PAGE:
Massachusetts Democratic Sen. Elizabeth Warren gave her strongest statement to date about her plans for a 2016 presidential run, insisting she is not running and has never entertained the possibility.
In an interview on NBC's "Today" show on Tuesday, Warren
was asked three times whether she would launch a bid, and each time issued a strong denial, despite a movement by progressives to draft her into the race.
"I'm not running and I'm not going to run," she said. "I'm in Washington. I've got this really great job and a chance to make a difference on things that really matter."
In the past, Warren appeared to leave the door open to a bid, giving hope to those on the left that she might mount a challenge to the presumed candidacy of former Secretary of State Hillary Clinton.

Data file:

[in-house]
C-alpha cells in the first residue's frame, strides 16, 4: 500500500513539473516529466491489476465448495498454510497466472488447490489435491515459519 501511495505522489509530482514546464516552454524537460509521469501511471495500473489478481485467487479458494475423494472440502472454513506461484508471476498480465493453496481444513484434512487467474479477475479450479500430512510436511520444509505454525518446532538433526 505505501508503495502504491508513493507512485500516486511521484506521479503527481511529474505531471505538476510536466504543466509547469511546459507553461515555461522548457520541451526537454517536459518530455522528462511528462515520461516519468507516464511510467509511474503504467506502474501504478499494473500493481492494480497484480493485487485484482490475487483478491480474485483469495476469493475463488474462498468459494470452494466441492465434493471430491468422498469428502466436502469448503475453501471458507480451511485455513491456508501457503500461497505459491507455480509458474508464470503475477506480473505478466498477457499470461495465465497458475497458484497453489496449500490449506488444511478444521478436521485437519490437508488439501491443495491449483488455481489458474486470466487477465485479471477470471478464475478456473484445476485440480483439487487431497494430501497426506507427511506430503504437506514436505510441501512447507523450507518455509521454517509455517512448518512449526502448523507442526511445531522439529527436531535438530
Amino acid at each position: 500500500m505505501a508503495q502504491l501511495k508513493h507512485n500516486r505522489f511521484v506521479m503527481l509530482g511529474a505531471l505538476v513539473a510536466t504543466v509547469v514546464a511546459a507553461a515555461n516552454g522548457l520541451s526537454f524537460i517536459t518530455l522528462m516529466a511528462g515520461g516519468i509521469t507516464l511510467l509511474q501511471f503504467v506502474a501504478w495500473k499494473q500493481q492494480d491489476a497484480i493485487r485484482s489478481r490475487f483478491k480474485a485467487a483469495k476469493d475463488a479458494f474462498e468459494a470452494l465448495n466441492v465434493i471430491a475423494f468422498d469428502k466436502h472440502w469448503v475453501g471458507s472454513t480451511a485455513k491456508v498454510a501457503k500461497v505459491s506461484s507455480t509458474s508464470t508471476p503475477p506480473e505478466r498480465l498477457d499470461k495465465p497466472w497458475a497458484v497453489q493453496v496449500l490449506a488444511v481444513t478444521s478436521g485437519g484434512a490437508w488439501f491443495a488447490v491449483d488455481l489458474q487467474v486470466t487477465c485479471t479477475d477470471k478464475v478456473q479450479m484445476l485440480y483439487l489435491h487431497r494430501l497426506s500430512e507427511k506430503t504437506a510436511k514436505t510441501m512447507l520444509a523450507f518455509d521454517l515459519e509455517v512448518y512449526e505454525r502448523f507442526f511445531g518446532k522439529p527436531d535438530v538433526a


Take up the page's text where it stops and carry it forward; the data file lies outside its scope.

"Today" co-host Savannah Guthrie pressed Warren about whether she was "unequivocally and categorically" ruling out a run. "I'm not running," Warren insisted.
"Did you ever even consider, entertain the possibility of running for president?" Gutherie asked.
Warren responded, "No."
Liberal groups, including MoveOn.org and Democracy for America, along with the super PAC Ready for Warren, have been trying to convince Warren that she has the backing to pursue a run, with supporters emphasizing that her populist message would resonate with middle class voters.
In the interview, Warren listed a number of issues that she was intent on tackling while in the Senate, repeatedly highlighting the reduction of interest rates on student loans and a hike in the minimum wage.
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